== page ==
It is important for schools to consider entering into MOUs with law enforcement and their other community partners to formalize roles, responsibilities, and protocols. MOUs can be tailored to the needs of the individual schools in the jurisdiction. Any policies regarding information sharing between the school and the law enforcement agency, however, must comply with applicable federal, state, and local laws, including FERPA. While information-sharing MOUs should be developed regarding what information can be shared between departments and what information is protected, no provision in an MOU can override a school’s obligations under FERPA.
A: FERPA applies to educational agencies and institutions that receive funds under any program administered by the U.S. Department of Education. This includes virtually all public schools and school districts, and most private and public postsecondary institutions, including medical and other professional schools.
Private and religious schools at the elementary and secondary school levels generally do not receive funds from the U.S. Department of Education and, therefore, are not subject to FERPA.
A: No. Interagency agreements do not supersede the consent requirements under FERPA. Although an interagency agreement would be a helpful tool for planning purposes, schools must comply with FERPA’s requirements regarding the disclosure of PII from students’ education records.
A: No, you generally may not disclose FERPA-protected information to the media. While the media play a role in alerting the community of a health epidemic or a violent incident outbreak, they generally do not have a role in protecting the health or safety of individual students or others at the school.
A: Under FERPA, an emergency means a situation in which there is an articulable and significant threat to the health or safety of students or other individuals. This determination must be made by the school.
A: Within a reasonable period of time after a disclosure is made under the health or safety exception, a school must record in the student’s education records the articulable and significant threat that formed the basis for the disclosure, and the parties to whom the information was disclosed. Parents and eligible students have a right to inspect and review the record of disclosure, but do not need to be proactively informed that records have been disclosed.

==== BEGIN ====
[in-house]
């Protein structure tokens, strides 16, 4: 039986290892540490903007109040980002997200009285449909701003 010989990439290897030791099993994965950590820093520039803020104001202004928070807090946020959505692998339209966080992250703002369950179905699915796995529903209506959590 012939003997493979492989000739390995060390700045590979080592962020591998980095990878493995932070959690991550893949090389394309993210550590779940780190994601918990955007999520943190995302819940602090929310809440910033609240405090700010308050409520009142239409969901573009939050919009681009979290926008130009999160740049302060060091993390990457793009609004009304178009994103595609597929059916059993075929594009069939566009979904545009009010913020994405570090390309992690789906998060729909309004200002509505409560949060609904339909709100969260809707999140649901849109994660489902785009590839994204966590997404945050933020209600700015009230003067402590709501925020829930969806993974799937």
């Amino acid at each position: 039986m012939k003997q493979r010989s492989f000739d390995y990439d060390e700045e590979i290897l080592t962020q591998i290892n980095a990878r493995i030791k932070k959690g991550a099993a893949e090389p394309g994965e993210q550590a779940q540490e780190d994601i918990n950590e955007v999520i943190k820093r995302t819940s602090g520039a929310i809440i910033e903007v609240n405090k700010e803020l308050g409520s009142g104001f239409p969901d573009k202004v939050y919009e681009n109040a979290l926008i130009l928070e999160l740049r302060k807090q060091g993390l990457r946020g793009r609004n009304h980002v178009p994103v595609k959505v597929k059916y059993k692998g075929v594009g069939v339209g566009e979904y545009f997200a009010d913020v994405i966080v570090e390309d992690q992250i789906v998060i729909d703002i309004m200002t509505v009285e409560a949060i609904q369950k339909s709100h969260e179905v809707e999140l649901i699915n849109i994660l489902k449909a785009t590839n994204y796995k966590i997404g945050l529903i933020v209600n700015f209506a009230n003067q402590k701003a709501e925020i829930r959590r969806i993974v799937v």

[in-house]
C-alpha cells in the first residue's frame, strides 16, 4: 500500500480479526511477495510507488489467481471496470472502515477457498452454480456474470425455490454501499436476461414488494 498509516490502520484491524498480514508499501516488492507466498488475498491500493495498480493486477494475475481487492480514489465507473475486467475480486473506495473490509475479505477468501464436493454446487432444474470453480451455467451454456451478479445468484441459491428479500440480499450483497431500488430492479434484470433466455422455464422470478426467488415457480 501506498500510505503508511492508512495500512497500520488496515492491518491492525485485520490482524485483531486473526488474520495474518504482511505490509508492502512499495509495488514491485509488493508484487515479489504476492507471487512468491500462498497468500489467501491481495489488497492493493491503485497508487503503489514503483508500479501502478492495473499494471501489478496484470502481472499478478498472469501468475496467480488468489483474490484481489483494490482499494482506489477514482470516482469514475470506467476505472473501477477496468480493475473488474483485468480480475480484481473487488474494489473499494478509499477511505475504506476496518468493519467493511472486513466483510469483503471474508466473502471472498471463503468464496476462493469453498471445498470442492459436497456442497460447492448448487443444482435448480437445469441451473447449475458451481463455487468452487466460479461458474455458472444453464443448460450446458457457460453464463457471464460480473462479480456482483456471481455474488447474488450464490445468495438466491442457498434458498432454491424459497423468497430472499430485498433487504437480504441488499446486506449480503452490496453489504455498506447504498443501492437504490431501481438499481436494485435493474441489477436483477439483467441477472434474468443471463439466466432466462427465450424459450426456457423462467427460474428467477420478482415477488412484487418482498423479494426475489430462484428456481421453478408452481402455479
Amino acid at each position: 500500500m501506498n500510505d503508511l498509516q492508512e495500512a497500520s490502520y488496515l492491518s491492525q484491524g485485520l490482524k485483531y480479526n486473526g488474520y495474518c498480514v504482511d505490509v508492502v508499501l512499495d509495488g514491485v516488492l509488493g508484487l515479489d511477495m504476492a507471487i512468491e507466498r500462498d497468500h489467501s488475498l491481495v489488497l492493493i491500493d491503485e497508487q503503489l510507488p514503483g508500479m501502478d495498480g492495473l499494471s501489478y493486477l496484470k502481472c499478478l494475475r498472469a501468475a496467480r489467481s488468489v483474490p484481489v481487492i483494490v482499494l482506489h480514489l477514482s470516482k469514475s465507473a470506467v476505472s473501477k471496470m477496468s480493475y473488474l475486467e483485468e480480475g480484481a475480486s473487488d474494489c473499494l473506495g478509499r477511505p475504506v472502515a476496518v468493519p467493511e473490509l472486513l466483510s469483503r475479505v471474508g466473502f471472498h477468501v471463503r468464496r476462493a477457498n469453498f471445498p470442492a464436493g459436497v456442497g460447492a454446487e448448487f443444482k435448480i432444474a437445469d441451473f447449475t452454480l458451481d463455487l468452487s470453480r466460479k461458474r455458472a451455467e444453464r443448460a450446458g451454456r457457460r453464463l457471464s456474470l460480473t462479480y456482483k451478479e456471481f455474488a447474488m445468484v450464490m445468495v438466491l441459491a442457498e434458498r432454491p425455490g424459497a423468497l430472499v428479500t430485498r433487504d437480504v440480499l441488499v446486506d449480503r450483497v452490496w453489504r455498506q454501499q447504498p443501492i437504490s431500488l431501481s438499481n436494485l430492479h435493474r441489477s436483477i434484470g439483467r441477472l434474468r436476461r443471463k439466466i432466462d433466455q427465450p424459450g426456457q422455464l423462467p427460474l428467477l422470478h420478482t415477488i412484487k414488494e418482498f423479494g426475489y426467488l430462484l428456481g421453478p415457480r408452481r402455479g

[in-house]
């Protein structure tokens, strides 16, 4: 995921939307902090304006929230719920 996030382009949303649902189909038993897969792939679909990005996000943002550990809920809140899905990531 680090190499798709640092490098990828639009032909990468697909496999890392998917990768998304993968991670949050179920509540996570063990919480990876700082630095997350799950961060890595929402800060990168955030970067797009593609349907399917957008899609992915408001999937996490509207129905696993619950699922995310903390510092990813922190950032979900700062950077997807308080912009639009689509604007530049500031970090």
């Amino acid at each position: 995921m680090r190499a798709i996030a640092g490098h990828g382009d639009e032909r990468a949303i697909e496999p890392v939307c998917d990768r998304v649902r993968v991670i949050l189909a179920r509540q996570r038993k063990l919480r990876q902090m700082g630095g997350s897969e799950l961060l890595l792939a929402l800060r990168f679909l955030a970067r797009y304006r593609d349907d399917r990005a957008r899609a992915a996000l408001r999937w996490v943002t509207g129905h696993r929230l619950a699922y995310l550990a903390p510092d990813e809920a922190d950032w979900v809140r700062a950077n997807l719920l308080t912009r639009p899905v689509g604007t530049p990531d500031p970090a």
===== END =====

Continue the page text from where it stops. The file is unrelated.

A: School officials with legitimate educational interests may have access to a student’s education records. Members of a threat assessment team who are not school employees may be designated as such if they are under the direct control of the school with respect to the maintenance and use of PII from education records; are subject to the requirements of 34 CFR § 99.33(a) governing the use and redisclosure of PII from education records; and otherwise meet the school’s criteria for being school officials with legitimate educational interests.
Members of a threat assessment team who are considered school officials with a legitimate educational interest generally cannot non-consensually redisclose PII from a student’s education records to which he or she was privy as part of the team. However, if a threat assessment team determines that a health or safety emergency exists, members may non-consensually redisclose PII from a student’s education records on behalf of the school to appropriate officials under the health or safety emergency exception.
For example, a representative from the city police who serves on a school’s threat assessment team generally could not redisclose, without consent, PII from a student’s education records to the city police during the initial discussions about a particular student. However, once the threat assessment team determines that a health or safety emergency exists, as defined under FERPA, the representative may redisclose, without consent, PII from a student’s education records on behalf of the school to appropriate officials. (See the discussion under “Additional Situations with FERPA Considerations”.)